Moral Responsibility In Frankenstein

1728 Words 7 Pages
When things don’t turn out the way people want them to, they easily blame others for theirs actions. Taking responsibility for one’s doing is easy if the outcome is accepted by others. But if the outcome is bad, they easily pass the responsibility to others. Humans are prone to blame others for mistakes they make. A unchangeable mistake was made when Victor Frankenstein created a monster in Mary Shelley’s, Frankenstein. The monster was abandoned at first sight by his creator. Knowing nothing of the outside world, he has to learn how to live on his own. He commits many evil deeds throughout the book. The monster was not accepted by society nor his creator. The responsibility of the monster evil deeds is upon Victor Frankenstein, society, and …show more content…
After being rejected from society and his owner, the monster needed a different type of acceptance in his lonely life. The monster wanted someone that would understand him and be just like him. He desperately pleaded for someone like him, “ 'I am alone and miserable: man will not associate with me; but one as deformed and horrible as myself would not deny herself to me. My companion must be of the same species and have the same defects. This being you must create. '” (Shelley 129). After asking Victor to create someone like himself, Victor denied his request. The monster tells Victor why he is in pain which led to his act of murder. Reader can see that the monster has no innate to harm anyone. His constant rejection from society and lack of companionship led him to respond violently to other. Human companionship is one of the most basic needs of humans that can be seen in the Creation story. It is tricky for any human to find the perfect companion especially if one is one of a kind. K.M. Banham Bridges can agree that the lack of companionship or feeling of loneliness can lead to crime. His study shows many factors which contribute to juvenile Delinquency. He states:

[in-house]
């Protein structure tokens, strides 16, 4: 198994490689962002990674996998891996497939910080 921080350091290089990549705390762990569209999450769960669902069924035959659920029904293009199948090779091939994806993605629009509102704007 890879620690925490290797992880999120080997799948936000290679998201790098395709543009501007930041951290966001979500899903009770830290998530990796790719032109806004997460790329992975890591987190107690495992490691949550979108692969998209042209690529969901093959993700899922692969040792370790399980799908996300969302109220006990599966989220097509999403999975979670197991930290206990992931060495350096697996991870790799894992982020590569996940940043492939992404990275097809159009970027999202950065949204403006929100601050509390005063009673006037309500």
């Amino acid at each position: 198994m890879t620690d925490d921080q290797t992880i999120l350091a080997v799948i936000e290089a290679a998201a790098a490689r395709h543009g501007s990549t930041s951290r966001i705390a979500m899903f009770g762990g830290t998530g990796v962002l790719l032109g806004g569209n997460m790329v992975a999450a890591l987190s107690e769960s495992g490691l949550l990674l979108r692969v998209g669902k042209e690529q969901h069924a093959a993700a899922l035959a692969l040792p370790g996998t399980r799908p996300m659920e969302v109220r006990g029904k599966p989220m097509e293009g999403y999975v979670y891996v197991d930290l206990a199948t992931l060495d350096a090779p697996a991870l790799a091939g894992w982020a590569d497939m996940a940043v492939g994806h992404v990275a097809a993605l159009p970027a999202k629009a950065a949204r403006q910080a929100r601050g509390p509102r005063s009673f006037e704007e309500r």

“He is also deprived of socially acceptable means of expression for such strong instincts as curiosity and ad- venture, rivalry, sex, or self-display. As a result he will be compelled to , find some outlet for these pent-up tendencies, and it may not be a socially acceptable one.
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The monster in Frankenstein did commit various violent acts. Although, he is not the one to blame for his violent acts. He was created by Victor Frankenstein who is to blame for abandoning him on his first day of being alive. If Victor did not abandon him he might have turned out to be less violent. Victors desire for the unknown is also responsible for the creation of the monster in the first place. Society is to blame for neglecting him and not accepting him for his appearance. Society played a huge role of responsibility for the monster acts. The monster did not fit into their “norm.” Lastly the lack of companionship also led the monster to behave the way he does. The monster had no one on his side. Victory and everyone else was not accepting towards him. The monster felt lonely and needed someone like him. if society and his created accepted the monster they might have seen the monster through a new perspective. The monster is not to blame for his vicious acts. The people in his environment are the one’s who should be

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